Paintings by Wayne Peterson: Beth

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Beth at Work

I first met this artist the day I was born.

Not that I actually remember it, mind you. No, my first memory of this man is mixed up with the memory of my mother taking a pen away from me when I was caught, at a very young age, drawing animals in church. At the time, I was quite chagrined (and maybe a bit mad ‘cause I'd rather kept drawing). Later, as a youth I'd be chagrined to find that he'd kept some of those drawings, tucked away in between the leaves of his Bible.

I remember when we first moved into our new house out in the country how excited Dad was with the wildlife surrounding us, and how frustrated he was at times when it wouldn't stay out of the house.

I remember him converting the old, then unused, corncrib into a studio, running electricity out to it and enclosing it's walls. And I remember trying awfully hard, as a wriggly little eight year old, to stay still while he painted my portrait. I'm not sure how well I succeeded, but that painting, along with the ones of my older siblings, graced the stairwell wall for a very long time. It was kinda special to pass a picture of yourself like that.

I remember being, oh, nine or so, and constantly looking at a large book of prints done of various masterworks. And then arguing one day with my dad over whether someone (Marc Franz) really knew what they were doing when they painted blue horses. (Horses come in a large variety of colors, not but ultramarine, as any horse-crazed girl can tell you.) By the way, thanks, Dad. That was the very first lesson you taught me in understanding that art is about inner essence, not outward form.

I remember when my parents bought the land beside us, including the 140-or-so year old barn. I remember climbing the tall stairs he built to more easily get to the upper level, and the studio he made by enclosing one side of what had been a hay loft and cutting windows into the walls. And the wonderful pot-bellied stove, on which we sometimes cooked hotdogs when I went to visit him in his studio. I can still see it now...the big H-frame easel with the pieces of stained carpet in front of it, the metal palettes on the little table to the right, with windows on either side opening onto bird's eye views of the backyard and raspberry patch.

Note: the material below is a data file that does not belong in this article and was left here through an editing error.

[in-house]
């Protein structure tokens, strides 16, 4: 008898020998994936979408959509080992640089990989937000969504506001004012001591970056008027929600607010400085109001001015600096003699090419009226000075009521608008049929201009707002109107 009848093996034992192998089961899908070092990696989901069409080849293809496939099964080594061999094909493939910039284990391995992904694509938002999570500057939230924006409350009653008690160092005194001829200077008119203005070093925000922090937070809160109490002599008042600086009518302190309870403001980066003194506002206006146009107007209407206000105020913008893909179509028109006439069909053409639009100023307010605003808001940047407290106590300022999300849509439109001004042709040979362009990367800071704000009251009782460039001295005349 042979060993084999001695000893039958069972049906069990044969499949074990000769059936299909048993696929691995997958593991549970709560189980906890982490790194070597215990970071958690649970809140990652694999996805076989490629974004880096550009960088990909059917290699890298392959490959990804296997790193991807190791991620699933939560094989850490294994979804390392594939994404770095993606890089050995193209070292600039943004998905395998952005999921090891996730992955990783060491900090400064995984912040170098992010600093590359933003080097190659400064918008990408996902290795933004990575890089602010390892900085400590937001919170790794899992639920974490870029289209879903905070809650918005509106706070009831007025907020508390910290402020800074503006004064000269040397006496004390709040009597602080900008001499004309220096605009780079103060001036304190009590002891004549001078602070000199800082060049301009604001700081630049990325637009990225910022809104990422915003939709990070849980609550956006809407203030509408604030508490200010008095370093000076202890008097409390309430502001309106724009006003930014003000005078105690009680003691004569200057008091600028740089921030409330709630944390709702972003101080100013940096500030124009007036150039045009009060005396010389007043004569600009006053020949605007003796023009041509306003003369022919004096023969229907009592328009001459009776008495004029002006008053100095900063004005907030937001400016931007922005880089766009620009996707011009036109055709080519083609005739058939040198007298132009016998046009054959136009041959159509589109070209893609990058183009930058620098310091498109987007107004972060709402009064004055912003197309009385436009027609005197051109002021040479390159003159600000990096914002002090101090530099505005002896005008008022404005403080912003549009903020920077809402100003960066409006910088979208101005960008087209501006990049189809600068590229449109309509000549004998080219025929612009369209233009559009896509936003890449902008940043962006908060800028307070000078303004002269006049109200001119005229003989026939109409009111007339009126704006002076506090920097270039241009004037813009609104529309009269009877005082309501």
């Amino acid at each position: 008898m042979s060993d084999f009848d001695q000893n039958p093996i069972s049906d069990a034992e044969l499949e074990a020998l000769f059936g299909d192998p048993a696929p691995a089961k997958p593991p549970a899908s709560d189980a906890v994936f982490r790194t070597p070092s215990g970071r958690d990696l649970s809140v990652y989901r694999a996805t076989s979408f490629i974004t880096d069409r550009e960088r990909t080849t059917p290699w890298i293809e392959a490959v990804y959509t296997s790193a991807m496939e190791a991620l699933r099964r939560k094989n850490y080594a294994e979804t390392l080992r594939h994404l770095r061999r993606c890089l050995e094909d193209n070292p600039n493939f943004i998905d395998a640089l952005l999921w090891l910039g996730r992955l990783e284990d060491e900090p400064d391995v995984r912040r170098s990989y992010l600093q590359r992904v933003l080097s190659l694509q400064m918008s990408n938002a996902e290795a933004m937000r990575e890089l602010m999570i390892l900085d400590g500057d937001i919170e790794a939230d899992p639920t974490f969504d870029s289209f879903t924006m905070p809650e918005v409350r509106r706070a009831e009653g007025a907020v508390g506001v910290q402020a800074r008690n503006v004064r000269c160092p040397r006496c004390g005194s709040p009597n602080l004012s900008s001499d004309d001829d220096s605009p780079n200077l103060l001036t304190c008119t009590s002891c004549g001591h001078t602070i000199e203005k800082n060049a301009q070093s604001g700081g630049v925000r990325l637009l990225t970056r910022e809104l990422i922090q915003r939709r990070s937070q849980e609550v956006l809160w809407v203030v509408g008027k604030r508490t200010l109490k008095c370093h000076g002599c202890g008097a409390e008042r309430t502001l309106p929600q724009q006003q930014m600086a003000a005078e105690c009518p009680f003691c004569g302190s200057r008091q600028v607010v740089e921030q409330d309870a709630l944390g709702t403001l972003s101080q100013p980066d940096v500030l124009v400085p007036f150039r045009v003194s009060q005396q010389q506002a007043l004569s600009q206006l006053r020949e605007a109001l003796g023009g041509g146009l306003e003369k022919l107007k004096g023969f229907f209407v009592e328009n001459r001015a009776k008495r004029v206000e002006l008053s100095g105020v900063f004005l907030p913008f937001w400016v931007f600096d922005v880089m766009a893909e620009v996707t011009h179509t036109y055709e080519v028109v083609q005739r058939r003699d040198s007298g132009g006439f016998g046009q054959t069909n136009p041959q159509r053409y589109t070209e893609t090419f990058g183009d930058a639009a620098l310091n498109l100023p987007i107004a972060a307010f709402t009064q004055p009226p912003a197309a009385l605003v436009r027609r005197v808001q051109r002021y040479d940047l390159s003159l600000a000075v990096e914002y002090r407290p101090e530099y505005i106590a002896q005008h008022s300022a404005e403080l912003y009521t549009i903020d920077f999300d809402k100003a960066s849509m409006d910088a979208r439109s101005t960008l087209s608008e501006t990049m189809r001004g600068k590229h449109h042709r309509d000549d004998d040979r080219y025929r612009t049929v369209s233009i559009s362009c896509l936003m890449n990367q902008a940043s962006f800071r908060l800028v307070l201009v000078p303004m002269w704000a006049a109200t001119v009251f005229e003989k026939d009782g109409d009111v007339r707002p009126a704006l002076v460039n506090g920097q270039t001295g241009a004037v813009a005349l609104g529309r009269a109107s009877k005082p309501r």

But those are the memories of childhood. As such, they are treasured, but the memories I treasure the most are the ones I have spent with my father as (more of) an adult.

Dad taught for many years at Edinboro University (earlier known as Edinboro State College). I went to school there, (twice, actually) and earned a Bachelor of Fine Arts, concentrating in studio ceramics. Even though there were good reasons to have avoided taking my father for classes, I never found one strong enough to out-weigh how very good I found him at teaching. He, poor soul, had to put up with me in 2-D Design and Painting I (during which I was pretty sure I was a disappointment, though he would never have wanted to let me know that in any way). The absolute best, though, were the 3 workshop classes I took with him. Two were in the Chincoteaque, VA area and one in Lincolnville, ME.

‘Though many works in this gallery are acrylics, I really associate my father with watercolors. To watch him standing, feet apart and braced, left hand tucked firmly in the small of his back, absorbing his environment and recording it with such swift deftness on the cold pressed paper before him....well, it's stunning. There is no other privilege as sweet as to watch a master at work in their element.

This website was designed to be a celebration of that mastery. I hope we have, in some small way, succeeded. But in addition, I cannot pass up the opportunity to celebrate the man. His gentleness and strength...his depth of thought (which he, as with most things, is very quiet about), his depth of conviction and ability to uplift others. He is a man respected by the most disparate people.

Yes, celebrate the man as well. He is indeed a rare and precious individual.

To learn more about me, you can visit my websites at and

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